Defocused microscope reveals macrophage antics

The availability of a direct method of dynamic viewing could potentially facilitate the study of cellular processes.

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By defocusing an optical microscope, researchers at the Federal University of Minas Gerais (Belo Horizonte, Brazil) have reported a simpler and more direct method of analyzing the behavior of scavenging white blood cells than they say would have been possible using phase-contrast microscopy.1

The phase-contrast method is useful for viewing phase objects, such as cellular structures, because the illumination of a nonuniformly transparent specimen causes diffraction-induced phase changes in the transiting light that show up in the resulting image as proportional changes in intensity. So phase-contrast microscopy can measure the thickness of a thin phase object with a uniform index of refraction.

Oscar Mesquita and his colleagues were primarily interested in observing dynamics of cell surface curvature, however, to better understand how scavenging white blood cells (macrophages) go about consuming their prey is a process called phagocytosis. They observed that the surface curvature of a thin phase object with a uniform index of refraction was actually proportional to the image contrast obtained with a defocused optical microscope.

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A defocused microscope can imitate phase-contrast microscopy. A light source illuminates the specimen through a condenser. An infinity-corrected objective is displaced a distance (Δf) from the focal distance (f1) to defocus the microscope. A tube lens conjugates the image onto the image plane (I).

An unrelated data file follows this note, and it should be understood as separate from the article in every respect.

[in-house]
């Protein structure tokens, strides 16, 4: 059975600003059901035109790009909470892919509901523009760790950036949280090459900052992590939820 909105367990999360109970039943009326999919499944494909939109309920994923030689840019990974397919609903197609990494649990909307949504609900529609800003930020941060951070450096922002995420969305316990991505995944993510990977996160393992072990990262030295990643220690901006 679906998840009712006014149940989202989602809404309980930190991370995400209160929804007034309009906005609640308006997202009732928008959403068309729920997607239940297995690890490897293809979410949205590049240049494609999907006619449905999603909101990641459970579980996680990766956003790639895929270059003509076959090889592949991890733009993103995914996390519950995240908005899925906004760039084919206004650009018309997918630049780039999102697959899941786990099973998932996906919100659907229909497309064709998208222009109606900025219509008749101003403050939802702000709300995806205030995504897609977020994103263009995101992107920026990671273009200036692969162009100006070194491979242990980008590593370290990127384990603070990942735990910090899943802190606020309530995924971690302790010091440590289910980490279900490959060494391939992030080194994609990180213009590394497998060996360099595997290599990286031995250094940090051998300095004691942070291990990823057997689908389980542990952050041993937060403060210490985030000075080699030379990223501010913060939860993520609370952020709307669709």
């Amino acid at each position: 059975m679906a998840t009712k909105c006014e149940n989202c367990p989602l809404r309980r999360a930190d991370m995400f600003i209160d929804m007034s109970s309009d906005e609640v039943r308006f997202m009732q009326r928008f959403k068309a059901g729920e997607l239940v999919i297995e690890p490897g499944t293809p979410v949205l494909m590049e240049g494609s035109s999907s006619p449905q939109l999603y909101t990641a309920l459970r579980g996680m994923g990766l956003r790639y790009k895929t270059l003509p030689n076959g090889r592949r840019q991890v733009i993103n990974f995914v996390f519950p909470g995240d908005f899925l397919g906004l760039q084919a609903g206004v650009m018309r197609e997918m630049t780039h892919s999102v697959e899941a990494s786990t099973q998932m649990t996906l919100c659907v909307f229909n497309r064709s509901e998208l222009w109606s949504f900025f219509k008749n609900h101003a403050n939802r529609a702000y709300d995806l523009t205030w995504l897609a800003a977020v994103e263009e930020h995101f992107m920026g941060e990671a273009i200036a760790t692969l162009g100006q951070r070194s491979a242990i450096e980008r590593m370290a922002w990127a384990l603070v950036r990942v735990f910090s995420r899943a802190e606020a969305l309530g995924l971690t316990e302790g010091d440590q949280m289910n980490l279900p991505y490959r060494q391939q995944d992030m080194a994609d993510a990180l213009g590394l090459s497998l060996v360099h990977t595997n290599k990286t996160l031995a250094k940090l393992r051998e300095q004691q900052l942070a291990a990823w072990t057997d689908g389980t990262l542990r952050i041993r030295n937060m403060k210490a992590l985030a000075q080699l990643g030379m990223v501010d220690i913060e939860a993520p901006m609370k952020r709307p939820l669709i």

Click here to enlarge image

Their optical microscope consisted of a 100× oil-immersion objective with a 1.4 numerical aperture corrected to conjugate the object at infinity, and a tube lens to form the image (see figure). Defocusing consisted of displacing the objective lens. The specimen was illuminated by a tungsten lamp without filters, but the researchers still applied principles of coherent optics because of a very small specimen size on the order of tens of microns. The index of refraction of the specimen was taken as the mean refractive index over the source wavelengths, and they described image contrast mathematically as "proportional to the two-dimensional Laplacian of the phase difference introduced by the phase object and proportional to the amount of defocusing."

They tested the model by baking accumulations of 1-µm-diameter polystyrene beads into spherical caps of varying curvatures and imaging them in both air and water to find good agreement with theory. They then used the defocused microscope to observe an actual biological event, in which they used an optical tweezers (the collimated beam of an infrared laser) to feed a zymosan yeast pellet to a macrophage taken from a mouse. They also repeated the process after effectively sedating the macrophage with the drug cytochalasin D. In both cases, the pellet's demise was filmed through the defocused microscope objective using a digital camera and videocassette recorder. The movies were then digitized using a frame grabber and stored in a computer for analysis.

In addition to noting that it takes about 40 times longer for a drugged macrophage to consume a yeast pellet than it does for a sober macrophage, Mesquita's team also noted two distinctly different dynamic curvature patterns on the macrophage surface. Small, Gaussian-like wave patterns with amplitudes on the order of 0.2 µm seemed to randomly permeate the entire cell surface, while larger, coherent wave patterns with amplitudes on the order of 2 µm appeared to travel from the periphery of the macrophage towards the nucleus. The larger structural undulations increased slightly right around the yeast pellet as it was being swallowed. They also tended to shrink and slow down a good bit after the macrophage had been drugged.

While the rippling behavior of macrophages has been known for some time, the availability of a relatively simple and direct method of dynamic viewing could potentially facilitate the study of cellular processes.


  1. U. Agero et al. Physical Rev. E 67, 051904-1 (2003).

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